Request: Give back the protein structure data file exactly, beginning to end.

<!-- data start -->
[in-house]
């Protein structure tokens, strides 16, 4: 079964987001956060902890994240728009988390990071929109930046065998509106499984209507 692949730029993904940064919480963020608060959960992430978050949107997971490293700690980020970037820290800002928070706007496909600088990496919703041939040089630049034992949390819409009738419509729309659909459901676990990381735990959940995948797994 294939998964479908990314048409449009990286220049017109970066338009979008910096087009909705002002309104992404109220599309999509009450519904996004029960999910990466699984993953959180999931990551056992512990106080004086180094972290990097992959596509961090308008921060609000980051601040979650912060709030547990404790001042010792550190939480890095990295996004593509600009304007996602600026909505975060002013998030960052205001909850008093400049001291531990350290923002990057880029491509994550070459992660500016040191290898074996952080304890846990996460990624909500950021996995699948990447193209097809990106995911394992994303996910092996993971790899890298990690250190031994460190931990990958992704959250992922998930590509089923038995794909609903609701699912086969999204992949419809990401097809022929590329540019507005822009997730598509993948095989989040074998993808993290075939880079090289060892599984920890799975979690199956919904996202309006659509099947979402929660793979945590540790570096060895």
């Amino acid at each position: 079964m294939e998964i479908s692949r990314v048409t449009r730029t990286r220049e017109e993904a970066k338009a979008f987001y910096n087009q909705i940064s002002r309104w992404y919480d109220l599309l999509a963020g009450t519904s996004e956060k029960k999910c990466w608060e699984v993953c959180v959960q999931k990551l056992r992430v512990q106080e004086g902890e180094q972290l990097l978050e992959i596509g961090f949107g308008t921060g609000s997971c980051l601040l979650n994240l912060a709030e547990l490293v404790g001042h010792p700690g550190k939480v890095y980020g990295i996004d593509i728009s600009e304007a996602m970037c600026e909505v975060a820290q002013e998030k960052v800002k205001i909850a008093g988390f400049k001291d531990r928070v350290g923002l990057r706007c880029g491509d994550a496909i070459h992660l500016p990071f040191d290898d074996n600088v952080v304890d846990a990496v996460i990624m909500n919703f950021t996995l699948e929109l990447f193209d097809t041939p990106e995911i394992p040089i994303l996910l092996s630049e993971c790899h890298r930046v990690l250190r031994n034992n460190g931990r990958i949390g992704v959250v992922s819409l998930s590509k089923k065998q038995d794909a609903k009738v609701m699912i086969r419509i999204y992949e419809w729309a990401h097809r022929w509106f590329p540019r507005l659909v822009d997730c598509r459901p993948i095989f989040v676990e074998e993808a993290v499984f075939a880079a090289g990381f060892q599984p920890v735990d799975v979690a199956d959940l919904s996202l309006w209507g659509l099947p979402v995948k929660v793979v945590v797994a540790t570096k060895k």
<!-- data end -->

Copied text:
[in-house]
């Protein structure tokens, strides 16, 4: 079964987001956060902890994240728009988390990071929109930046065998509106499984209507 692949730029993904940064919480963020608060959960992430978050949107997971490293700690980020970037820290800002928070706007496909600088990496919703041939040089630049034992949390819409009738419509729309659909459901676990990381735990959940995948797994 294939998964479908990314048409449009990286220049017109970066338009979008910096087009909705002002309104992404109220599309999509009450519904996004029960999910990466699984993953959180999931990551056992512990106080004086180094972290990097992959596509961090308008921060609000980051601040979650912060709030547990404790001042010792550190939480890095990295996004593509600009304007996602600026909505975060002013998030960052205001909850008093400049001291531990350290923002990057880029491509994550070459992660500016040191290898074996952080304890846990996460990624909500950021996995699948990447193209097809990106995911394992994303996910092996993971790899890298990690250190031994460190931990990958992704959250992922998930590509089923038995794909609903609701699912086969999204992949419809990401097809022929590329540019507005822009997730598509993948095989989040074998993808993290075939880079090289060892599984920890799975979690199956919904996202309006659509099947979402929660793979945590540790570096060895």
């Amino acid at each position: 079964m294939e998964i479908s692949r990314v048409t449009r730029t990286r220049e017109e993904a970066k338009a979008f987001y910096n087009q909705i940064s002002r309104w992404y919480d109220l599309l999509a963020g009450t519904s996004e956060k029960k999910c990466w608060e699984v993953c959180v959960q999931k990551l056992r992430v512990q106080e004086g902890e180094q972290l990097l978050e992959i596509g961090f949107g308008t921060g609000s997971c980051l601040l979650n994240l912060a709030e547990l490293v404790g001042h010792p700690g550190k939480v890095y980020g990295i996004d593509i728009s600009e304007a996602m970037c600026e909505v975060a820290q002013e998030k960052v800002k205001i909850a008093g988390f400049k001291d531990r928070v350290g923002l990057r706007c880029g491509d994550a496909i070459h992660l500016p990071f040191d290898d074996n600088v952080v304890d846990a990496v996460i990624m909500n919703f950021t996995l699948e929109l990447f193209d097809t041939p990106e995911i394992p040089i994303l996910l092996s630049e993971c790899h890298r930046v990690l250190r031994n034992n460190g931990r990958i949390g992704v959250v992922s819409l998930s590509k089923k065998q038995d794909a609903k009738v609701m699912i086969r419509i999204y992949e419809w729309a990401h097809r022929w509106f590329p540019r507005l659909v822009d997730c598509r459901p993948i095989f989040v676990e074998e993808a993290v499984f075939a880079a090289g990381f060892q599984p920890v735990d799975v979690a199956d959940l919904s996202l309006w209507g659509l099947p979402v995948k929660v793979v945590v797994a540790t570096k060895k």